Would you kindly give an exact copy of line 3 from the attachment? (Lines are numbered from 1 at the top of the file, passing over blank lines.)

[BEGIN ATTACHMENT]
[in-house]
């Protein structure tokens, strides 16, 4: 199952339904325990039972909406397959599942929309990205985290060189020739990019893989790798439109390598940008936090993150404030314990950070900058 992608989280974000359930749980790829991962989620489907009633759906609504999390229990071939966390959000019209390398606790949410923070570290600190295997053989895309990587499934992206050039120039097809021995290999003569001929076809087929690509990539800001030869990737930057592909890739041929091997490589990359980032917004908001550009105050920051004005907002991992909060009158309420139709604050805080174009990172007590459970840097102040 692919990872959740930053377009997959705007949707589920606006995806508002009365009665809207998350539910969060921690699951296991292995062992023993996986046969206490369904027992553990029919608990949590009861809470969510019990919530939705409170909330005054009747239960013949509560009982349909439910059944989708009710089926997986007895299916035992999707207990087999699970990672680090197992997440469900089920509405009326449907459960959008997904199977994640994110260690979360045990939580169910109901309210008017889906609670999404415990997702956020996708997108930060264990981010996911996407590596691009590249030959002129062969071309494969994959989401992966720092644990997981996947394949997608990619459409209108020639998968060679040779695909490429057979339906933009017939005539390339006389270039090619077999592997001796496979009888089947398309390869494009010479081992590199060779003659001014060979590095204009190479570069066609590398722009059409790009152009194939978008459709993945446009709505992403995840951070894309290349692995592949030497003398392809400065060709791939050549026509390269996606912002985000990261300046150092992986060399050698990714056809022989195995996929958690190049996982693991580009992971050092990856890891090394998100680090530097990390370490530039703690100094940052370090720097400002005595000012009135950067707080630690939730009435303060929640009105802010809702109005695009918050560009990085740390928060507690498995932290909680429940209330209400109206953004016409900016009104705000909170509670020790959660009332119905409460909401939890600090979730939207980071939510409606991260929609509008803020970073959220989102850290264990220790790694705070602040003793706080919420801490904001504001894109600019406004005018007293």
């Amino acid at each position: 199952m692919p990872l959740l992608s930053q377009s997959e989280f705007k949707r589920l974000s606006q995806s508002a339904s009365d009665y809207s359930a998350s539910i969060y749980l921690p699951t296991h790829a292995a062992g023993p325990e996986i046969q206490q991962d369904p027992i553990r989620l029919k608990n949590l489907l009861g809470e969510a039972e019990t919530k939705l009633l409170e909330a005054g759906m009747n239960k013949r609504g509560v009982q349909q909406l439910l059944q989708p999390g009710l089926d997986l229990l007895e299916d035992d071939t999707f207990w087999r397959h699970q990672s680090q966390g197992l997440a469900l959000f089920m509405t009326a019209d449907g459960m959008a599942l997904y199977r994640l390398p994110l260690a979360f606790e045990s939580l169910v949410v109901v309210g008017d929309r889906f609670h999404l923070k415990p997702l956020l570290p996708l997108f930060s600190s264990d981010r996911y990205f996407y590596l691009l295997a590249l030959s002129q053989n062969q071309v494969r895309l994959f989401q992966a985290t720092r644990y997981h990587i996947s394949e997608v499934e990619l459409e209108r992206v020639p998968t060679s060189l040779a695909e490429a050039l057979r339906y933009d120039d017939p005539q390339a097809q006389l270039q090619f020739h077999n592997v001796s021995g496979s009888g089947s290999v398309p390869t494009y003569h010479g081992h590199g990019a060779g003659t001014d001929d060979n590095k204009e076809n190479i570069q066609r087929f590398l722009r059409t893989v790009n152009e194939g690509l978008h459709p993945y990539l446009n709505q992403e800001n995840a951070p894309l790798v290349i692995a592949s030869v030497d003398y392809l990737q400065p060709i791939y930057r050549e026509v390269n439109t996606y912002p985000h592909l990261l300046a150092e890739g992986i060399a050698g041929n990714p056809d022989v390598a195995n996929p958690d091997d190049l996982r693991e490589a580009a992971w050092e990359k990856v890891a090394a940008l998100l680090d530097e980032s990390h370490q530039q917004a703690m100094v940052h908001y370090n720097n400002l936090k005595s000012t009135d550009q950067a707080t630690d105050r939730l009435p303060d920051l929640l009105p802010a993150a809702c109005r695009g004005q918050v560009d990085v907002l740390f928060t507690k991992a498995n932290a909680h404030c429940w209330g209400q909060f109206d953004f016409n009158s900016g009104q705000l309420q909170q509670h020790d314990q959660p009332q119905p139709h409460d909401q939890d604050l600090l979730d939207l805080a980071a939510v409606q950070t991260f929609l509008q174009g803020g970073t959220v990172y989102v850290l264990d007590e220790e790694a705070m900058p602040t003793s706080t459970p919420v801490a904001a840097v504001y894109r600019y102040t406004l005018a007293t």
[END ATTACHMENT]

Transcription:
């Amino acid at each position: 199952m692919p990872l959740l992608s930053q377009s997959e989280f705007k949707r589920l974000s606006q995806s508002a339904s009365d009665y809207s359930a998350s539910i969060y749980l921690p699951t296991h790829a292995a062992g023993p325990e996986i046969q206490q991962d369904p027992i553990r989620l029919k608990n949590l489907l009861g809470e969510a039972e019990t919530k939705l009633l409170e909330a005054g759906m009747n239960k013949r609504g509560v009982q349909q909406l439910l059944q989708p999390g009710l089926d997986l229990l007895e299916d035992d071939t999707f207990w087999r397959h699970q990672s680090q966390g197992l997440a469900l959000f089920m509405t009326a019209d449907g459960m959008a599942l997904y199977r994640l390398p994110l260690a979360f606790e045990s939580l169910v949410v109901v309210g008017d929309r889906f609670h999404l923070k415990p997702l956020l570290p996708l997108f930060s600190s264990d981010r996911y990205f996407y590596l691009l295997a590249l030959s002129q053989n062969q071309v494969r895309l994959f989401q992966a985290t720092r644990y997981h990587i996947s394949e997608v499934e990619l459409e209108r992206v020639p998968t060679s060189l040779a695909e490429a050039l057979r339906y933009d120039d017939p005539q390339a097809q006389l270039q090619f020739h077999n592997v001796s021995g496979s009888g089947s290999v398309p390869t494009y003569h010479g081992h590199g990019a060779g003659t001014d001929d060979n590095k204009e076809n190479i570069q066609r087929f590398l722009r059409t893989v790009n152009e194939g690509l978008h459709p993945y990539l446009n709505q992403e800001n995840a951070p894309l790798v290349i692995a592949s030869v030497d003398y392809l990737q400065p060709i791939y930057r050549e026509v390269n439109t996606y912002p985000h592909l990261l300046a150092e890739g992986i060399a050698g041929n990714p056809d022989v390598a195995n996929p958690d091997d190049l996982r693991e490589a580009a992971w050092e990359k990856v890891a090394a940008l998100l680090d530097e980032s990390h370490q530039q917004a703690m100094v940052h908001y370090n720097n400002l936090k005595s000012t009135d550009q950067a707080t630690d105050r939730l009435p303060d920051l929640l009105p802010a993150a809702c109005r695009g004005q918050v560009d990085v907002l740390f928060t507690k991992a498995n932290a909680h404030c429940w209330g209400q909060f109206d953004f016409n009158s900016g009104q705000l309420q909170q509670h020790d314990q959660p009332q119905p139709h409460d909401q939890d604050l600090l979730d939207l805080a980071a939510v409606q950070t991260f929609l509008q174009g803020g970073t959220v990172y989102v850290l264990d007590e220790e790694a705070m900058p602040t003793s706080t459970p919420v801490a904001a840097v504001y894109r600019y102040t406004l005018a007293t």